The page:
RBA Jawboning & what a recession looks like

Posted | 22/06/2022 / Views | 1074
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Yesterday we heard the RBA chief assure us "I don't see a recession on the horizon”.  As we have seen repeatedly since the GFC, central banks have deployed ‘words’ as much as rates and QE in an effort to control markets.  Commonly called ‘jawboning’, is that what Mr Lowe is trying on us, is it true, and if not what does a recession mean?

The biggest threat to global economies right now is inflation that is non transitory or under control forcing central banks to tighten monetary conditions to stem demand for what is predominately a supply lead problem and into a rapidly weakening economy. Stopping QE, and indeed in the US deploying QT (reducing not expanding their balance sheet with printed money), combined with raising rates has removed liquidity from the market that has already seen a big plunge in shares and crypto and now threatening property as well.  Raising rates when you have the biggest debt pile in history has far reaching consequences as well.  And so inflation is the core issue forcing their hand to tighten into this mess.  Essentially EVERY modern monetary tightening cycle has ended in a recession.

The problem with inflation is that the fear of inflation begets inflation. What we are seeing now in Australia is evidence that people are trying to front run inflation by bringing forward purchases before the price goes up.  The irony of course, particularly whilst supply constraints remain, is that in itself raises inflation and we get this self reinforcing inflationary spiral. What happens on the other side of course is a higher likelihood of recession and a void of spending.

It is therefore completely logical that Philip Lowe would deploy ‘she’ll be right’, ‘nothing to see here’ jawboning to try and contain this phenomenon.  He stated that he expects inflation to hit 7% this year and that it will be “some years, I think, before inflation is back in the 2-3 per cent range."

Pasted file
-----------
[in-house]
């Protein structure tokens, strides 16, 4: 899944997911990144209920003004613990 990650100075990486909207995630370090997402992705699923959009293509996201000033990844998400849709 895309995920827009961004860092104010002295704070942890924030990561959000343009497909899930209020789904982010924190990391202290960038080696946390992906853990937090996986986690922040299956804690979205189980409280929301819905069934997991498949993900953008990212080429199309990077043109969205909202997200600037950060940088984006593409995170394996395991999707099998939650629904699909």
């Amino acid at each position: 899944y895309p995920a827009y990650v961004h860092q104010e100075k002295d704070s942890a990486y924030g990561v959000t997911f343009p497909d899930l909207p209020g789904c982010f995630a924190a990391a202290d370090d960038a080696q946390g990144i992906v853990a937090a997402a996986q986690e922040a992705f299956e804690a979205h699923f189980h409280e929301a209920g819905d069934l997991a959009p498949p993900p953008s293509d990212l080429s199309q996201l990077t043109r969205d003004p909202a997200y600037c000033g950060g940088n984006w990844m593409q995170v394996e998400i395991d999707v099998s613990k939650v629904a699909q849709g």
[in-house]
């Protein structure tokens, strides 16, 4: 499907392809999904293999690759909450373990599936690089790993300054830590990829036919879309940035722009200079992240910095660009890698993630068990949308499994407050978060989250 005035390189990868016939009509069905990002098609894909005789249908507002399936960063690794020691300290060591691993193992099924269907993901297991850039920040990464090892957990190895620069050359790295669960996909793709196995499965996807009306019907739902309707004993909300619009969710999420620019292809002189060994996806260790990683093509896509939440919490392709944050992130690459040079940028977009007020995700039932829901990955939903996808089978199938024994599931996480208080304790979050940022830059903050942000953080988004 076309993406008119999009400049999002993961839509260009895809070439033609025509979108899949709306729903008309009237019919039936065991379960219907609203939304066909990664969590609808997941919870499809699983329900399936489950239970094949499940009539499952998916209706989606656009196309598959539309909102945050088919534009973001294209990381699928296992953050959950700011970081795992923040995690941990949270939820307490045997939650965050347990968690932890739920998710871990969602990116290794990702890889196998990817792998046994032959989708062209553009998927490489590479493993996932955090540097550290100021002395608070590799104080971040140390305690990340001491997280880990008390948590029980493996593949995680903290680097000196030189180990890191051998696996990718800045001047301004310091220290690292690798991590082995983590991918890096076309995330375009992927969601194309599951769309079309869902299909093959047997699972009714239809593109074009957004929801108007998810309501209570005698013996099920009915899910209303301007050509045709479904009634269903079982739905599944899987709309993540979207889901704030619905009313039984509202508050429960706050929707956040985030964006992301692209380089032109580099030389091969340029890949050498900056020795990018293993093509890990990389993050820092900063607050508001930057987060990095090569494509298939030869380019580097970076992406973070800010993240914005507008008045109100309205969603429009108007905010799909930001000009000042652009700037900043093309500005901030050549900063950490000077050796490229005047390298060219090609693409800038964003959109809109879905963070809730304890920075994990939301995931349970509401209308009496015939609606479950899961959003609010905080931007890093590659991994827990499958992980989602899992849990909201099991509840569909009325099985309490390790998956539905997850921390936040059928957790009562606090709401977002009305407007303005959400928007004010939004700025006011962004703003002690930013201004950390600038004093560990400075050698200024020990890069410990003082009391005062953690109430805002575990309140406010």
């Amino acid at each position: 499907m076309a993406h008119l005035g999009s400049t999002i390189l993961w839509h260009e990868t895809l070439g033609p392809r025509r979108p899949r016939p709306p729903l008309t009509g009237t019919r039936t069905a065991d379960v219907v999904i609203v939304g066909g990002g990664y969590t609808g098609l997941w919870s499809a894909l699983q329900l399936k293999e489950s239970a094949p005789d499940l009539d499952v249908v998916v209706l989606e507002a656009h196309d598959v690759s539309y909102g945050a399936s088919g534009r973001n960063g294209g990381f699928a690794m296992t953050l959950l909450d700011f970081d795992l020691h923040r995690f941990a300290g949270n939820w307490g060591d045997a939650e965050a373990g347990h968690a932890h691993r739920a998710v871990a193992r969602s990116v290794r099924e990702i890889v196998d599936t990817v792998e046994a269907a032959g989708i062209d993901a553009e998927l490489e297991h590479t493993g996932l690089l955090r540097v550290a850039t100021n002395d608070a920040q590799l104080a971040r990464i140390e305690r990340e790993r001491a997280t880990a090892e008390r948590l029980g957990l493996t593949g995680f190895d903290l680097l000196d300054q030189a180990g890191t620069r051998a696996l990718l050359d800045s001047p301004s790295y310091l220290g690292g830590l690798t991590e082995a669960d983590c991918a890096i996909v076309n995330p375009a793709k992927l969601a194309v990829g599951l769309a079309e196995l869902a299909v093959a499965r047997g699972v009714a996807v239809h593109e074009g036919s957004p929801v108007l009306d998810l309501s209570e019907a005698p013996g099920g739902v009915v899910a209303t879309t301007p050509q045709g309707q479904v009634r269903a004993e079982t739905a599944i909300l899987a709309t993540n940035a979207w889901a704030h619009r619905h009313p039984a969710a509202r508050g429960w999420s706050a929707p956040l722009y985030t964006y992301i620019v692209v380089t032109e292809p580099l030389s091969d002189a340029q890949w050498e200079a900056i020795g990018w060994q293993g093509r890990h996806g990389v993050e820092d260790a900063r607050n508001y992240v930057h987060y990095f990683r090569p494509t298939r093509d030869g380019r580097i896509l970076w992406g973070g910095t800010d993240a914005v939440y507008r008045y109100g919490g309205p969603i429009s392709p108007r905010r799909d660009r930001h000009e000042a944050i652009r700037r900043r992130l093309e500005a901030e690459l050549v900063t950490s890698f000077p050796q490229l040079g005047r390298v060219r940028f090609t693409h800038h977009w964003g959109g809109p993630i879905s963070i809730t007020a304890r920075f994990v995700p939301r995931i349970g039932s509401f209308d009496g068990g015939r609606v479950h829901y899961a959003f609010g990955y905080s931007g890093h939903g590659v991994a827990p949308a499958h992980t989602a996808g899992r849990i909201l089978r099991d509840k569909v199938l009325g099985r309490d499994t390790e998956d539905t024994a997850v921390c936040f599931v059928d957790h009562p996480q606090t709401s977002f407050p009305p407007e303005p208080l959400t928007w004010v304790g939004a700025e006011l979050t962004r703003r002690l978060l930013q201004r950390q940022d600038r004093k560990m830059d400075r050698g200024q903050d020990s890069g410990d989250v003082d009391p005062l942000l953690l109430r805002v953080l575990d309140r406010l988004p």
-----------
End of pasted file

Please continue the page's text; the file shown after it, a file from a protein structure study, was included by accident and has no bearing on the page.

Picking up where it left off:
Australia, more than most, will likely too feel the impact on the so called ‘wealth effect’ where higher house prices fuel confidence and mortgage redraws for discretionary purchases.  NAB yesterday joined the list of forecasts seeing substantial house price falls ahead with their chief economist predicting 2.5% drops this year and a further 15% next year.  Combined with less discretionary spending capacity due to higher mortgage repayments, the great Aussie housing dream may indeed be a large contributor to our chances of a recession.

So what does a recession mean for investors? Whether you are personally invested in shares or not, unless you have a SMSF with a nice balance of uncorrelated assets, your super will likely be very heavy equities.  The following table from Bank of America is a salient reminder of what happens in a bear market (most of which coincide with a recession).  Yes it is US based using the S&P500 but that is the largest index in the world and we largely follow their lead regardless.  Indeed the world actually substantially lagged the S&P500 since the GFC and COVID so it paints a rosier picture.  There are a couple of takeaways.  

First, peak to troughs usually take well over a year.  COVID was the deepest and quickest recession in history.  It was a clear exception.  The GFC saw a peak to trough of 17 months with lots of false rallies (maybe like last night…) along the way.

Secondly, the time then taken to get back to where you were previously (recovery in the table below) then usually takes many many more years from the trough.  Relatively it is the elevator down, stairs back up analogy.  Remember too the math of a 50% loss needing you to make 100% on what’s left just to get back to even…

RBA Jawboning & what a recession looks like

Since the turn of this century, seeing 3 recessions, and 3 of the 10 worst equities bear markets in history, gold has returned capital growth on average of 8.6% each year…